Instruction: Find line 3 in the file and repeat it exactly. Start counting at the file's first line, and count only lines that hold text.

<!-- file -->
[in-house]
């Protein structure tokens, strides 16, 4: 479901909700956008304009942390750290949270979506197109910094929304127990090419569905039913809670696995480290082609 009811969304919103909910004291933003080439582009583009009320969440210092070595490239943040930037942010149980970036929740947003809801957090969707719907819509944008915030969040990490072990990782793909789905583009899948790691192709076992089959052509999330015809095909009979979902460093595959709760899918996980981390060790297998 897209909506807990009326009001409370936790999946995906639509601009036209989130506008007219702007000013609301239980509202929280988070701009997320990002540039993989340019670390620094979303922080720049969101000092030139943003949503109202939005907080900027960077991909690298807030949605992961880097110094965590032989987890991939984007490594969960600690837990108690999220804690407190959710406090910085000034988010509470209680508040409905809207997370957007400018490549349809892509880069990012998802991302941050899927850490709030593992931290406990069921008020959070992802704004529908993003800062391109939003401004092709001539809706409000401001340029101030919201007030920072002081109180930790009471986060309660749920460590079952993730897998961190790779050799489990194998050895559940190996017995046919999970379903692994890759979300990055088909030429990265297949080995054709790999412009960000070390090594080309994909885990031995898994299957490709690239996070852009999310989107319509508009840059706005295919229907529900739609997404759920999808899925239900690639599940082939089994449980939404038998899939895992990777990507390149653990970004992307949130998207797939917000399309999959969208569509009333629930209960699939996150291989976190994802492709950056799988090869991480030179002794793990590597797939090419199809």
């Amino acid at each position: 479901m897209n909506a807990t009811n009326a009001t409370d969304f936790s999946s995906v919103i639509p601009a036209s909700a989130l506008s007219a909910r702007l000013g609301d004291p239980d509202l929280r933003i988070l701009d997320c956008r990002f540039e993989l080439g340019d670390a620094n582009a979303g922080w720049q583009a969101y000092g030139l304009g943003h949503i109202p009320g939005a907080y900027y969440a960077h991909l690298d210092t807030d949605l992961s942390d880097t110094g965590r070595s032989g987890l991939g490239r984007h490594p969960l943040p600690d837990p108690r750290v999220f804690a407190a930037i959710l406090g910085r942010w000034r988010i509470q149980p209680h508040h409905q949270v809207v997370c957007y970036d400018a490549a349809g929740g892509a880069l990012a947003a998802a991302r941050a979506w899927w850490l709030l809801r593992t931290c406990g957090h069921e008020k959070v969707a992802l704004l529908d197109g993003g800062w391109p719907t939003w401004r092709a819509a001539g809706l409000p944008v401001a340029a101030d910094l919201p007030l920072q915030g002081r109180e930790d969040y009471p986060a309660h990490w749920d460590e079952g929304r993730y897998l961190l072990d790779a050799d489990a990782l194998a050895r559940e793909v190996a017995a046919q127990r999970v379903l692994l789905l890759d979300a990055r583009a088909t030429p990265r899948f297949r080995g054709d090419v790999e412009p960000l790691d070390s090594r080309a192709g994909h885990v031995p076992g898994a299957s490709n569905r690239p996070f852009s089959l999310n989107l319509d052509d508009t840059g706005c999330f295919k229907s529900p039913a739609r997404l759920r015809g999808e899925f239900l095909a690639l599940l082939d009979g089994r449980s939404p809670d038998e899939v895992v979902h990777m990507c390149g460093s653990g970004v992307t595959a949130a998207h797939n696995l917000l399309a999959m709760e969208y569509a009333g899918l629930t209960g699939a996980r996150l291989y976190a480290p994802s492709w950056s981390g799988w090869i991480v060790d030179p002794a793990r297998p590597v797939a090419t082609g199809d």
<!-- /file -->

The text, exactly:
């Amino acid at each position: 479901m897209n909506a807990t009811n009326a009001t409370d969304f936790s999946s995906v919103i639509p601009a036209s909700a989130l506008s007219a909910r702007l000013g609301d004291p239980d509202l929280r933003i988070l701009d997320c956008r990002f540039e993989l080439g340019d670390a620094n582009a979303g922080w720049q583009a969101y000092g030139l304009g943003h949503i109202p009320g939005a907080y900027y969440a960077h991909l690298d210092t807030d949605l992961s942390d880097t110094g965590r070595s032989g987890l991939g490239r984007h490594p969960l943040p600690d837990p108690r750290v999220f804690a407190a930037i959710l406090g910085r942010w000034r988010i509470q149980p209680h508040h409905q949270v809207v997370c957007y970036d400018a490549a349809g929740g892509a880069l990012a947003a998802a991302r941050a979506w899927w850490l709030l809801r593992t931290c406990g957090h069921e008020k959070v969707a992802l704004l529908d197109g993003g800062w391109p719907t939003w401004r092709a819509a001539g809706l409000p944008v401001a340029a101030d910094l919201p007030l920072q915030g002081r109180e930790d969040y009471p986060a309660h990490w749920d460590e079952g929304r993730y897998l961190l072990d790779a050799d489990a990782l194998a050895r559940e793909v190996a017995a046919q127990r999970v379903l692994l789905l890759d979300a990055r583009a088909t030429p990265r899948f297949r080995g054709d090419v790999e412009p960000l790691d070390s090594r080309a192709g994909h885990v031995p076992g898994a299957s490709n569905r690239p996070f852009s089959l999310n989107l319509d052509d508009t840059g706005c999330f295919k229907s529900p039913a739609r997404l759920r015809g999808e899925f239900l095909a690639l599940l082939d009979g089994r449980s939404p809670d038998e899939v895992v979902h990777m990507c390149g460093s653990g970004v992307t595959a949130a998207h797939n696995l917000l399309a999959m709760e969208y569509a009333g899918l629930t209960g699939a996980r996150l291989y976190a480290p994802s492709w950056s981390g799988w090869i991480v060790d030179p002794a793990r297998p590597v797939a090419t082609g199809d």